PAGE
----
If addressing the above has not helped, I recommend consultation with a health professional who supports the carnivore lifestyle so that they can accurately interpret your bloodwork and other lab results in the context of a carnivore lifestyle. You can find a list of directories for low carb, keto or carnivore doctors here.
I often experience meat aversion. What do I do?
I have only ever experienced meat aversion when not hungry enough. When I allow myself to develop a true hunger, even bland ground beef tastes good, and I notice I have an enthusiasm for the next mouthful.
What about coffee?
Coffee isn’t carnivore, but don’t stress about eliminating it. Many find it becomes easier to give up after a few months of strict carnivore.
Read my blog post for my views on coffee in general.
What about alcohol?
Most people understand that high-carb alcohol is detrimental to the carnivore lifestyle; however, some people ask about non-carb alcohol.
The carnivore lifestyle goes beyond counting carbs! It is about health.
Here are my views on alcohol.
Have you heard of people developing allergies or sensitivities to certain foods if they don't eat them for a period of time?
My thoughts are this: The same thing happens with alcohol. Many people on keto or carnivore report that their tolerance for alcohol decreases dramatically. They report suffering worse hangovers with less alcohol.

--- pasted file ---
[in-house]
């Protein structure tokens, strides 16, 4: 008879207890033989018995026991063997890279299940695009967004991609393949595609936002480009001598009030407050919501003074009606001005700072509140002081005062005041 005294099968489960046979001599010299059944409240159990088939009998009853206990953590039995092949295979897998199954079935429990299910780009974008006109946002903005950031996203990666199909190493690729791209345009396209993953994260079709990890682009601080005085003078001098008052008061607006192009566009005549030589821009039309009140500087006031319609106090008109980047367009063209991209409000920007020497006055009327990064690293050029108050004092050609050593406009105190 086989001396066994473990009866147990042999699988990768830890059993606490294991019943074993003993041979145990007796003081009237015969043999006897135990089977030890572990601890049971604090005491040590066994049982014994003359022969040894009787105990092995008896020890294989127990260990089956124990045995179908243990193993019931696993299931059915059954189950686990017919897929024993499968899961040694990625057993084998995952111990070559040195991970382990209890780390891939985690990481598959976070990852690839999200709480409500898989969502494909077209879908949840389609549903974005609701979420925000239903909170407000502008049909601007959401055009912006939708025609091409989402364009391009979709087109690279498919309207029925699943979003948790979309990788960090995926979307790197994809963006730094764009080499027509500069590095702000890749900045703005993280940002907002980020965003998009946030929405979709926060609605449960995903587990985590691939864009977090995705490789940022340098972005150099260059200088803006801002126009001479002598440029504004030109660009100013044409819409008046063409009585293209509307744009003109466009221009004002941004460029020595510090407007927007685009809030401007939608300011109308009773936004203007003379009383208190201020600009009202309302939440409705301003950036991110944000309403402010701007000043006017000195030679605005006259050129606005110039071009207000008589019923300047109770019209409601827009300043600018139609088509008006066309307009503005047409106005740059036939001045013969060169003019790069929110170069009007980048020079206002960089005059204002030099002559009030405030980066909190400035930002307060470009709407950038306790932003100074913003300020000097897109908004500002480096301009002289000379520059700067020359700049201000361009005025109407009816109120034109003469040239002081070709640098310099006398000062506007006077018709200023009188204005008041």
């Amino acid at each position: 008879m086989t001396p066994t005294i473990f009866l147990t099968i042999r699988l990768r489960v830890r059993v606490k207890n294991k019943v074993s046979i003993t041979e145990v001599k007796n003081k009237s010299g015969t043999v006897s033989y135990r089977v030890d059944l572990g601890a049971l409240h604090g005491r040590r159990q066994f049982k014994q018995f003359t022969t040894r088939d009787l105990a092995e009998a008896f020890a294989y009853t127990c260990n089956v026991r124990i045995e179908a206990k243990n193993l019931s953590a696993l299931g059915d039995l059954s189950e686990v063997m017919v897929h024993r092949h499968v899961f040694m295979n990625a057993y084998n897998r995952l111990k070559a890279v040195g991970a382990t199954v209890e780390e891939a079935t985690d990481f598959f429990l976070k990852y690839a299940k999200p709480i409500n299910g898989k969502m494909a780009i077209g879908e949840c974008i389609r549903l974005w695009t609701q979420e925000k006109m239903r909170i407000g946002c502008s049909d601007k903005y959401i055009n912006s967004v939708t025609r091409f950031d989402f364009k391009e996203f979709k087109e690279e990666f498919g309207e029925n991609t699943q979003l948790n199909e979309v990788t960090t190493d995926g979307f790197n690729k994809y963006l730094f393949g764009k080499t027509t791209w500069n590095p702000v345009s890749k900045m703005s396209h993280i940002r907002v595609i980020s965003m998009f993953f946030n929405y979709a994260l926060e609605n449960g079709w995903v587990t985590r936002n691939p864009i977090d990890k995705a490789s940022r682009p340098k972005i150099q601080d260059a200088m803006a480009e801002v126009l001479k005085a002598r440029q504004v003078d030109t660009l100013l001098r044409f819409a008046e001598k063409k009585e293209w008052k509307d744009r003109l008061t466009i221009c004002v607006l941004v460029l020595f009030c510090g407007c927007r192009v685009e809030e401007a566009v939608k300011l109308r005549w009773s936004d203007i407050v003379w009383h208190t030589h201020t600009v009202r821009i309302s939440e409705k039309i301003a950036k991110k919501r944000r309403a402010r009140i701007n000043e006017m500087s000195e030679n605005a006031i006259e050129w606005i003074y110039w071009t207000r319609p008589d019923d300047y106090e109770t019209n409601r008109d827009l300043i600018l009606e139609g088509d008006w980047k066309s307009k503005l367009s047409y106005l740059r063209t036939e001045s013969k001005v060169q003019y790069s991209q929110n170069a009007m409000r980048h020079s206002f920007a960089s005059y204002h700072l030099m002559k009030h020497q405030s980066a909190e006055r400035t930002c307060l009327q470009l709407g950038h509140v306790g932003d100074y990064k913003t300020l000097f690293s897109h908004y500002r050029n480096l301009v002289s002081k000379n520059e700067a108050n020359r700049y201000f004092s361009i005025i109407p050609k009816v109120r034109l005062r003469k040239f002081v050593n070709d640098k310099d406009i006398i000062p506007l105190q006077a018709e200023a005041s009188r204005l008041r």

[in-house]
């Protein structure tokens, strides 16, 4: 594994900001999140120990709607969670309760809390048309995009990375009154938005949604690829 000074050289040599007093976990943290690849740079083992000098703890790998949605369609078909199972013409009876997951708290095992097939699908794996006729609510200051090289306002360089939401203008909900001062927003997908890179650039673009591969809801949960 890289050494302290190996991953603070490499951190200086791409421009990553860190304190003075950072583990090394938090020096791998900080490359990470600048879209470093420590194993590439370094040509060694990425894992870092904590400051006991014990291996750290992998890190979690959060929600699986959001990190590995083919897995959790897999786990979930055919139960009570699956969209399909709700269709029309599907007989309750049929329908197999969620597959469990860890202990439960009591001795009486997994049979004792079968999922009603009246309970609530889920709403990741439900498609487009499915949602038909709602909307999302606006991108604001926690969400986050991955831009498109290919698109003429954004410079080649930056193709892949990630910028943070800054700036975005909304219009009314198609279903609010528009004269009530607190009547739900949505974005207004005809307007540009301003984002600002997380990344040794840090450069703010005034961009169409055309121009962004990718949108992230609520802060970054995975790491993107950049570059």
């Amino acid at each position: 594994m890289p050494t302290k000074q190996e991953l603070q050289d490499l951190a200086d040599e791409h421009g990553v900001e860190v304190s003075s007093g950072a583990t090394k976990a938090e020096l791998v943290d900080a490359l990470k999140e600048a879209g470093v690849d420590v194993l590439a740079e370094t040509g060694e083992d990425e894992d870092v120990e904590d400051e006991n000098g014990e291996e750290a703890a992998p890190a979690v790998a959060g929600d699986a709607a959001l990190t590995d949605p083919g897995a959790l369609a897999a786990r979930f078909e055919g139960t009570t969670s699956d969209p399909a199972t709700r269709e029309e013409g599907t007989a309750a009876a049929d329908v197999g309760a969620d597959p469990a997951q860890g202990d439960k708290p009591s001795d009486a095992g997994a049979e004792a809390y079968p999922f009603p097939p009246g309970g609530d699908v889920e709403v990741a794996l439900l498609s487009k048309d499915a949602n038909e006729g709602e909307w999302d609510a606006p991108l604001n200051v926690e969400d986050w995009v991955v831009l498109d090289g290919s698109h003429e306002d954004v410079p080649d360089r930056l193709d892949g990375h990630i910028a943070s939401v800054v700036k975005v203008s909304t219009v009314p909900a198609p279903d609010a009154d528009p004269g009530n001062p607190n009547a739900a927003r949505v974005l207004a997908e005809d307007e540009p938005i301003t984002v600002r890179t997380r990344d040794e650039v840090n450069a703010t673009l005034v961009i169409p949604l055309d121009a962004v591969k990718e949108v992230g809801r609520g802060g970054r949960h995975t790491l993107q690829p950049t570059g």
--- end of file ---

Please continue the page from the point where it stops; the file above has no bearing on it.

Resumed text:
So the fact that it happens with plant foods does not concern me at all. I would rather avoid them forever. It is personal choice of course.
Now, with plant foods though, it could just be that the gut has to adapt to them again. The microbiome would need to change. Again, I would rather stay carnivore.
Need further info or support?
Check out these resources
Tira’s guide to getting started on the carnivore diet
Carnivore diet recipes & tips to inspire
Carnivore diet success stories to inspire
Join the Carnivore Diet community on 𝕏
A list of directories of low carb, keto & carnivore doctors
Tira’s tried & trusted products to support a meat-based lifestyle
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I don't do coffee, but I wouldn't say no to a bite of steak 😋
Advocating meat-based nutrition & support of meat, egg & dairy farming.
The information provided on this website is intended for educational purposes only and should not be taken as professional medical advice or used as a substitute for medical care.